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Cult Leader to be Retried on Rape Accomplice Charges

A proponent of multiple wives, polygamous prophet Warren Jeffs appears destined to have multiple trials. The Utah Supreme Court on Tuesday reversed Jeffs’ two convictions on charges of rape as an accomplice and ordered that he be tried again.

“He was thrilled,” said Jeffs’ attorney, Wally Bugden. “He believed his prayers, and the prayers of many others, have been answered.” Despite a “media lynching,” Bugden added, “he felt the rights of an individual were protected by the Constitution.”

Jeffs is the leader of the Fundamentalist Church of Jesus Christ of Latter Day Saints (FLDS), with an estimated 10,000 followers. The sect first split from the Church of Jesus Christ of Latter-day Saints — commonly known as the Mormon Church — in 1890 after Mormon officials renounced polygamy under pressure from the U.S. government. The FLDS captured national attention in 2008, when authorities acting on reports of sexual abuse of a minor raided its El Dorado, Texas, compound and placed 219 children and women in protective custody. Jeffs is considered a prophet in the FLDS, which has compounds in several western states, Mexico and Canada.

After spending nearly two years on the run, Jeffs was tried in 2007, convicted and sentenced to two consecutive sentences of five years to life in prison. The charges stemmed from his arranging the marriage of an unwilling 14-year-old girl, Elissa Wall, to her 19-year-old cousin, Allen Steed, in 2001. Wall testified at Jeffs’ trial that she implored him to release her from the marriage. Instead, he instructed her to give herself to Steed “mind, body and soul, and obey him without question,” she said. That action by Jeffs was the source of the second rape as an accomplice count filed against him. The first was alleged to have occurred soon after Wall and Steed were married and first had sex.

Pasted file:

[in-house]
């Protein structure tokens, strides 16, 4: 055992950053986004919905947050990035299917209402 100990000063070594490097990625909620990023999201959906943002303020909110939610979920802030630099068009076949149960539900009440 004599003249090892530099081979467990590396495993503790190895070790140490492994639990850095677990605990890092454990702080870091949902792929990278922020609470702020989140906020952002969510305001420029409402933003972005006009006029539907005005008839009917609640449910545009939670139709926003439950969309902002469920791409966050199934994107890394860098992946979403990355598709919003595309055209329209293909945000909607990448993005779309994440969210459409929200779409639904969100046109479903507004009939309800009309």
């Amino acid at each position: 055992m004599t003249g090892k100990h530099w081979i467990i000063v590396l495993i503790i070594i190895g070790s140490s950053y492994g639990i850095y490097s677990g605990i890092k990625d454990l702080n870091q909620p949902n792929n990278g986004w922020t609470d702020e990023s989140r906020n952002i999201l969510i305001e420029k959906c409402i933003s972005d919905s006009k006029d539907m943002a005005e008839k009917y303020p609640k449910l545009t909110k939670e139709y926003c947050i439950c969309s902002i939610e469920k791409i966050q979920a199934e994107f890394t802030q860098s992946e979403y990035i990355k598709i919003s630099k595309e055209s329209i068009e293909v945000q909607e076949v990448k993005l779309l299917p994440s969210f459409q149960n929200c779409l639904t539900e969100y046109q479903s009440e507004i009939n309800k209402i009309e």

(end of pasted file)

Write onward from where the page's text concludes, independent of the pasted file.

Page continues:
It was Jeffs who performed her marriage ceremony to Steed, Wall testified at trial, ordering her to “go forth and replenish the Earth and raise good priesthood children.”

The law under which Jeffs was charged states that the victim must be younger than 18 years, and “the actor” must be in a position of special trust with the victim. Jeffs’ attorney argued on appeal that the jury instruction should have focused on Steed’s “position of special trust” with Wall rather than that of Jeffs.

The Utah Supreme Court agreed. “The state interprets the term ‘actor’ to mean the defendant,” the court opined. “We conclude that the state’s interpretation is erroneous.” The opinion added, “We regret the effect our opinion today may have on the victim of the underlying crime, to whom we do not wish to cause additional pain. However, we must ensure that the laws are applied evenly and appropriately, in this case as in every case.”

Defense attorney Bugden said that prosecutors tried Jeffs on a “far-fetched legal theory” and that “it would be very difficult for them to meet their burden of proof” if there is a retrial. But Jeffs won’t be going anywhere soon. He still faces criminal charges in Texas in connection with his own alleged marriages to underage girls in 2005. The judge has denied him bail in that case, Bugden said. There also remains a federal indictment stemming from his time as a fugitive on the Utah charges.

The Southern Poverty Law Center began listing the FLDS as a hate group in 2005 because of its racist tenets. “The black race is the people through which the devil has always been able to bring evil unto the earth,” Jeffs has preached. As for homosexuality, Jeffs said, “It is like murder. Whenever people commit that sin, then the Lord destroys them.”

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